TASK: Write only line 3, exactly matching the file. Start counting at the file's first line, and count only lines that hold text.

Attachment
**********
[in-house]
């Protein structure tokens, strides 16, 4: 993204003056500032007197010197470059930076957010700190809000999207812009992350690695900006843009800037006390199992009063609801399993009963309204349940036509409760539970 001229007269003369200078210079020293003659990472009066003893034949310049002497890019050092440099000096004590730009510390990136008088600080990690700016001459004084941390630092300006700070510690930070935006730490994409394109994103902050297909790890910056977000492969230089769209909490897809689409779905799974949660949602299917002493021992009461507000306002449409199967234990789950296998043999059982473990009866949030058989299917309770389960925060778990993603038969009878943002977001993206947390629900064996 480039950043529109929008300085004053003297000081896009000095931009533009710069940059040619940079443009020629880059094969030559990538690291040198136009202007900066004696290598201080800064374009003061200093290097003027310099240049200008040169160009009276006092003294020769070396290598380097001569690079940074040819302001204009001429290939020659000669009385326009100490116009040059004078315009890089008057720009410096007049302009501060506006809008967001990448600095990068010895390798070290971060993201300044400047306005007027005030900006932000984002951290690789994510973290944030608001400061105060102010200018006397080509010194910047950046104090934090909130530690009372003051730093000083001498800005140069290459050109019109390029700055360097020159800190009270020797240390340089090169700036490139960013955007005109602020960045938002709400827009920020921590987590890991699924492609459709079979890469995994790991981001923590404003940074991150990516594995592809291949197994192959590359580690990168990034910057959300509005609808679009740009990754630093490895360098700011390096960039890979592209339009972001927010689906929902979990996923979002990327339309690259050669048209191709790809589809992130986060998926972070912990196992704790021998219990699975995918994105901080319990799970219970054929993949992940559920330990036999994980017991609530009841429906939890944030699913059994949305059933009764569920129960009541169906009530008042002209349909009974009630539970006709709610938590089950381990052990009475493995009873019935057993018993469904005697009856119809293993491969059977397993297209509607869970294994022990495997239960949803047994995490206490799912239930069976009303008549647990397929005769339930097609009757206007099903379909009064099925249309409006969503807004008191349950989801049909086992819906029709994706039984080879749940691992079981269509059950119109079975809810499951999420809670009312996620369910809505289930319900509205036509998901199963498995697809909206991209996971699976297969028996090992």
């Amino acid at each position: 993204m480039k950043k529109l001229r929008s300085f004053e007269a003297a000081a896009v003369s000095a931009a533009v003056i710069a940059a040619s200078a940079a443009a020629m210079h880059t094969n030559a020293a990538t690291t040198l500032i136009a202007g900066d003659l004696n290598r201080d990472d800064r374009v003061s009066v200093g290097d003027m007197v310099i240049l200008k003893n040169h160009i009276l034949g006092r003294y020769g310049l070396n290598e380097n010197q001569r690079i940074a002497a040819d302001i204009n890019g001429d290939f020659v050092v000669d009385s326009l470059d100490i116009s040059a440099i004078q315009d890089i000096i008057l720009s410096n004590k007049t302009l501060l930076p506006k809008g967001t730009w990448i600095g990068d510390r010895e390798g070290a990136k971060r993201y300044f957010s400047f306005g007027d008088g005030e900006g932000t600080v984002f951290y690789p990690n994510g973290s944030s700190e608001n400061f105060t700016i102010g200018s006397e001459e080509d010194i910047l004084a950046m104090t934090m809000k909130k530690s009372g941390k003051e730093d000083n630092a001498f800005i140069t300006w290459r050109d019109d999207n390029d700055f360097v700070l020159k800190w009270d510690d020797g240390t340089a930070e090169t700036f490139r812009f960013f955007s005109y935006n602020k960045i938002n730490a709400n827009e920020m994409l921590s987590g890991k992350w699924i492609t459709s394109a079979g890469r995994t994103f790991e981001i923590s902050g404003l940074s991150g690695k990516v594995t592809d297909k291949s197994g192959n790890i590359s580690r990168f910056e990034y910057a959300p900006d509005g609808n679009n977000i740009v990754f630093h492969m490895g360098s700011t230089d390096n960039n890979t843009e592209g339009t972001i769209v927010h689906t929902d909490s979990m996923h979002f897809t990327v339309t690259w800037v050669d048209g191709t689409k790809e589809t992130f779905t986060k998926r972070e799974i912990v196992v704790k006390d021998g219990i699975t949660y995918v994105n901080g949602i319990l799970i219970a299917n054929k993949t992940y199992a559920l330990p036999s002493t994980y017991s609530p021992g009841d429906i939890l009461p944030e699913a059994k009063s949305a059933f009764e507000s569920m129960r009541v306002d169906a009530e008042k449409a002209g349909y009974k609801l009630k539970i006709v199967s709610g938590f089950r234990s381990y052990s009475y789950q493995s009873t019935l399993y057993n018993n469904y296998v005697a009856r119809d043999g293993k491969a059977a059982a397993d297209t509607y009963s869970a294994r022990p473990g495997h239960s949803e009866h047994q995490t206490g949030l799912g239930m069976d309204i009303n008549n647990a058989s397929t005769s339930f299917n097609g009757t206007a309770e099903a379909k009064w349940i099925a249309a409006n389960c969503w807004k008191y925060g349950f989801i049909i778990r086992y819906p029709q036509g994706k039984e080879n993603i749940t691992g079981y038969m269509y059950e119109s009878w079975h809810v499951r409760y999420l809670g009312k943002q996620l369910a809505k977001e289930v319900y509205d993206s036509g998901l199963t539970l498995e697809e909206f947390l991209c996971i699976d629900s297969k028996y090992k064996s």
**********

């Amino acid at each position: 993204m480039k950043k529109l001229r929008s300085f004053e007269a003297a000081a896009v003369s000095a931009a533009v003056i710069a940059a040619s200078a940079a443009a020629m210079h880059t094969n030559a020293a990538t690291t040198l500032i136009a202007g900066d003659l004696n290598r201080d990472d800064r374009v003061s009066v200093g290097d003027m007197v310099i240049l200008k003893n040169h160009i009276l034949g006092r003294y020769g310049l070396n290598e380097n010197q001569r690079i940074a002497a040819d302001i204009n890019g001429d290939f020659v050092v000669d009385s326009l470059d100490i116009s040059a440099i004078q315009d890089i000096i008057l720009s410096n004590k007049t302009l501060l930076p506006k809008g967001t730009w990448i600095g990068d510390r010895e390798g070290a990136k971060r993201y300044f957010s400047f306005g007027d008088g005030e900006g932000t600080v984002f951290y690789p990690n994510g973290s944030s700190e608001n400061f105060t700016i102010g200018s006397e001459e080509d010194i910047l004084a950046m104090t934090m809000k909130k530690s009372g941390k003051e730093d000083n630092a001498f800005i140069t300006w290459r050109d019109d999207n390029d700055f360097v700070l020159k800190w009270d510690d020797g240390t340089a930070e090169t700036f490139r812009f960013f955007s005109y935006n602020k960045i938002n730490a709400n827009e920020m994409l921590s987590g890991k992350w699924i492609t459709s394109a079979g890469r995994t994103f790991e981001i923590s902050g404003l940074s991150g690695k990516v594995t592809d297909k291949s197994g192959n790890i590359s580690r990168f910056e990034y910057a959300p900006d509005g609808n679009n977000i740009v990754f630093h492969m490895g360098s700011t230089d390096n960039n890979t843009e592209g339009t972001i769209v927010h689906t929902d909490s979990m996923h979002f897809t990327v339309t690259w800037v050669d048209g191709t689409k790809e589809t992130f779905t986060k998926r972070e799974i912990v196992v704790k006390d021998g219990i699975t949660y995918v994105n901080g949602i319990l799970i219970a299917n054929k993949t992940y199992a559920l330990p036999s002493t994980y017991s609530p021992g009841d429906i939890l009461p944030e699913a059994k009063s949305a059933f009764e507000s569920m129960r009541v306002d169906a009530e008042k449409a002209g349909y009974k609801l009630k539970i006709v199967s709610g938590f089950r234990s381990y052990s009475y789950q493995s009873t019935l399993y057993n018993n469904y296998v005697a009856r119809d043999g293993k491969a059977a059982a397993d297209t509607y009963s869970a294994r022990p473990g495997h239960s949803e009866h047994q995490t206490g949030l799912g239930m069976d309204i009303n008549n647990a058989s397929t005769s339930f299917n097609g009757t206007a309770e099903a379909k009064w349940i099925a249309a409006n389960c969503w807004k008191y925060g349950f989801i049909i778990r086992y819906p029709q036509g994706k039984e080879n993603i749940t691992g079981y038969m269509y059950e119109s009878w079975h809810v499951r409760y999420l809670g009312k943002q996620l369910a809505k977001e289930v319900y509205d993206s036509g998901l199963t539970l498995e697809e909206f947390l991209c996971i699976d629900s297969k028996y090992k064996s």